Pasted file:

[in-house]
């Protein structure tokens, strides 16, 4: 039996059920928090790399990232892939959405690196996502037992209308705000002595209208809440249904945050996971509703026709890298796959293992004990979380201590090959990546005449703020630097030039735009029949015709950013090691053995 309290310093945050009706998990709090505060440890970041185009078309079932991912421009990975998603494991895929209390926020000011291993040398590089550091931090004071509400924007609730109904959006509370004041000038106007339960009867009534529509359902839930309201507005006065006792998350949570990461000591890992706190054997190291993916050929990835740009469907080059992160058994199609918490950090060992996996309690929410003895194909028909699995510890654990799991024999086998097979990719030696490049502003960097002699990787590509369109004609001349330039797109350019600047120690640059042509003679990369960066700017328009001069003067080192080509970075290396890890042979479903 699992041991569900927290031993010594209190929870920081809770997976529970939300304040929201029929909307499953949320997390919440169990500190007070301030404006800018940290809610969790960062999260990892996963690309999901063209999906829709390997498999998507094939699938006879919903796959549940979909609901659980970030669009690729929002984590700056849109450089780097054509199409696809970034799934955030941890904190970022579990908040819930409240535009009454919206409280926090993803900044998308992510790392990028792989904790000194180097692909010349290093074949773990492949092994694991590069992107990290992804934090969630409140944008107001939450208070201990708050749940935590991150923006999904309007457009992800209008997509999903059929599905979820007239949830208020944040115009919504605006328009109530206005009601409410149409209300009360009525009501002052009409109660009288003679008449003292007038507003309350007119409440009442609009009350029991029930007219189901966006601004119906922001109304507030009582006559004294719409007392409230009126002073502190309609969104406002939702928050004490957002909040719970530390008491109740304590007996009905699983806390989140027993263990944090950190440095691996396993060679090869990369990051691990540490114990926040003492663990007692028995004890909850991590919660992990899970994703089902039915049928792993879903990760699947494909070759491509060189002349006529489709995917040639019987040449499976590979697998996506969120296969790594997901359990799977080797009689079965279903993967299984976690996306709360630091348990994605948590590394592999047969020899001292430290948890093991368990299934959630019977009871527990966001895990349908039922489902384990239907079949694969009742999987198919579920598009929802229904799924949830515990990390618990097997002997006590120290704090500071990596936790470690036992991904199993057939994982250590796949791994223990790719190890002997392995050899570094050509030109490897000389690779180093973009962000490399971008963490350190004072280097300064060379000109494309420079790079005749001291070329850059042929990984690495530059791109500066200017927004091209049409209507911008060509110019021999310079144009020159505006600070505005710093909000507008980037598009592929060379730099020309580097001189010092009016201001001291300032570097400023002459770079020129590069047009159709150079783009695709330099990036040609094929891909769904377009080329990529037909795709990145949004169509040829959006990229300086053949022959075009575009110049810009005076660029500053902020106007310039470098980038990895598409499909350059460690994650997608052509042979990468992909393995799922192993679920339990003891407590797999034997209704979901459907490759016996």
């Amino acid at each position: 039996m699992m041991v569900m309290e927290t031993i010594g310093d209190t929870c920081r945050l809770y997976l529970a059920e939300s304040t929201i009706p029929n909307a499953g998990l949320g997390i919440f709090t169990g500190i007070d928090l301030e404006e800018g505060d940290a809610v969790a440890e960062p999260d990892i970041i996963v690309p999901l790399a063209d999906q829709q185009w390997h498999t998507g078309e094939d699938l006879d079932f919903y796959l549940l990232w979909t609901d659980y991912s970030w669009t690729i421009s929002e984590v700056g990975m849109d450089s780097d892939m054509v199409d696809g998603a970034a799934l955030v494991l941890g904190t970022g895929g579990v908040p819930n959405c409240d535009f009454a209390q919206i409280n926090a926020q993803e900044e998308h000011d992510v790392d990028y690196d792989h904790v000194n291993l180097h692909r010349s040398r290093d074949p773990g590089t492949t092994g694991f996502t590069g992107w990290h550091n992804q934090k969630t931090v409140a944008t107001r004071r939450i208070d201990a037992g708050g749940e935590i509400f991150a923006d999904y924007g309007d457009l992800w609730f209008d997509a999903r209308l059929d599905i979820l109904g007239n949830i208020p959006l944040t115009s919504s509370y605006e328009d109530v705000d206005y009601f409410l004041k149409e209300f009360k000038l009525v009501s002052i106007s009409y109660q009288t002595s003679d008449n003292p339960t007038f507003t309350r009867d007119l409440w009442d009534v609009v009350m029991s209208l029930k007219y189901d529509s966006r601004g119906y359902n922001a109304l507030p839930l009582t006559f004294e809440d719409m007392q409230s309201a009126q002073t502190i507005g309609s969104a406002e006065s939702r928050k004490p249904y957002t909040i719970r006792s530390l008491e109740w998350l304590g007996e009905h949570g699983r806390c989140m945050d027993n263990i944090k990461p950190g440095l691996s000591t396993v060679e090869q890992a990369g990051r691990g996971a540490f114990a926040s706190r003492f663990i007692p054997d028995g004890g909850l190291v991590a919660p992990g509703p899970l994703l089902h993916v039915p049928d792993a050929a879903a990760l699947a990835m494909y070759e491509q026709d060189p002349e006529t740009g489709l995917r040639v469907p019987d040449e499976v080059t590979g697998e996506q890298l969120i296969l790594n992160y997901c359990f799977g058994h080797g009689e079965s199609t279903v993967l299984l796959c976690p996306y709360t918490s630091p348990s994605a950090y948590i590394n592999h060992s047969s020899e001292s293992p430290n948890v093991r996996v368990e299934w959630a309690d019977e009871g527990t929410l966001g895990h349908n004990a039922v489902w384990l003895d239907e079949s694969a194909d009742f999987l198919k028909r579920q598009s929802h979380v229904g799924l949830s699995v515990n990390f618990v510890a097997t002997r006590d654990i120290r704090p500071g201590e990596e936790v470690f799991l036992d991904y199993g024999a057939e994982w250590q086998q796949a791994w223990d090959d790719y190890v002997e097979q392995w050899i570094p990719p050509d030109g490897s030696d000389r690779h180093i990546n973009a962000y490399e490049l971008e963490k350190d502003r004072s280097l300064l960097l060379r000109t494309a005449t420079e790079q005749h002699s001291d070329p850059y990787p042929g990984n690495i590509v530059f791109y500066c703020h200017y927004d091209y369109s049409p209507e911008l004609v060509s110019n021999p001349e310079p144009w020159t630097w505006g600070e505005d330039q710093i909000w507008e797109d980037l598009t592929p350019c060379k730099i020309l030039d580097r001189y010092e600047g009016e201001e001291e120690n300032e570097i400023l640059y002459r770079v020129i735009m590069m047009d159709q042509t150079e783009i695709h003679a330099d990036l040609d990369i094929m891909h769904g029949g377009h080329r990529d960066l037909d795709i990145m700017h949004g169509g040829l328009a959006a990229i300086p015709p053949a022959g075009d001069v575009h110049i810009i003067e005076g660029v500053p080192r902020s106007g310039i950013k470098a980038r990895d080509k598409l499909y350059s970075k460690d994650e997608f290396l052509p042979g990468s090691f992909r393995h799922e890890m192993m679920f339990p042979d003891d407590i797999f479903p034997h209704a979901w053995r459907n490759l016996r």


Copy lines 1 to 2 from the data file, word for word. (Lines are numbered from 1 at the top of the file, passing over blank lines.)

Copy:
[in-house]
């Protein structure tokens, strides 16, 4: 039996059920928090790399990232892939959405690196996502037992209308705000002595209208809440249904945050996971509703026709890298796959293992004990979380201590090959990546005449703020630097030039735009029949015709950013090691053995 309290310093945050009706998990709090505060440890970041185009078309079932991912421009990975998603494991895929209390926020000011291993040398590089550091931090004071509400924007609730109904959006509370004041000038106007339960009867009534529509359902839930309201507005006065006792998350949570990461000591890992706190054997190291993916050929990835740009469907080059992160058994199609918490950090060992996996309690929410003895194909028909699995510890654990799991024999086998097979990719030696490049502003960097002699990787590509369109004609001349330039797109350019600047120690640059042509003679990369960066700017328009001069003067080192080509970075290396890890042979479903 699992041991569900927290031993010594209190929870920081809770997976529970939300304040929201029929909307499953949320997390919440169990500190007070301030404006800018940290809610969790960062999260990892996963690309999901063209999906829709390997498999998507094939699938006879919903796959549940979909609901659980970030669009690729929002984590700056849109450089780097054509199409696809970034799934955030941890904190970022579990908040819930409240535009009454919206409280926090993803900044998308992510790392990028792989904790000194180097692909010349290093074949773990492949092994694991590069992107990290992804934090969630409140944008107001939450208070201990708050749940935590991150923006999904309007457009992800209008997509999903059929599905979820007239949830208020944040115009919504605006328009109530206005009601409410149409209300009360009525009501002052009409109660009288003679008449003292007038507003309350007119409440009442609009009350029991029930007219189901966006601004119906922001109304507030009582006559004294719409007392409230009126002073502190309609969104406002939702928050004490957002909040719970530390008491109740304590007996009905699983806390989140027993263990944090950190440095691996396993060679090869990369990051691990540490114990926040003492663990007692028995004890909850991590919660992990899970994703089902039915049928792993879903990760699947494909070759491509060189002349006529489709995917040639019987040449499976590979697998996506969120296969790594997901359990799977080797009689079965279903993967299984976690996306709360630091348990994605948590590394592999047969020899001292430290948890093991368990299934959630019977009871527990966001895990349908039922489902384990239907079949694969009742999987198919579920598009929802229904799924949830515990990390618990097997002997006590120290704090500071990596936790470690036992991904199993057939994982250590796949791994223990790719190890002997392995050899570094050509030109490897000389690779180093973009962000490399971008963490350190004072280097300064060379000109494309420079790079005749001291070329850059042929990984690495530059791109500066200017927004091209049409209507911008060509110019021999310079144009020159505006600070505005710093909000507008980037598009592929060379730099020309580097001189010092009016201001001291300032570097400023002459770079020129590069047009159709150079783009695709330099990036040609094929891909769904377009080329990529037909795709990145949004169509040829959006990229300086053949022959075009575009110049810009005076660029500053902020106007310039470098980038990895598409499909350059460690994650997608052509042979990468992909393995799922192993679920339990003891407590797999034997209704979901459907490759016996």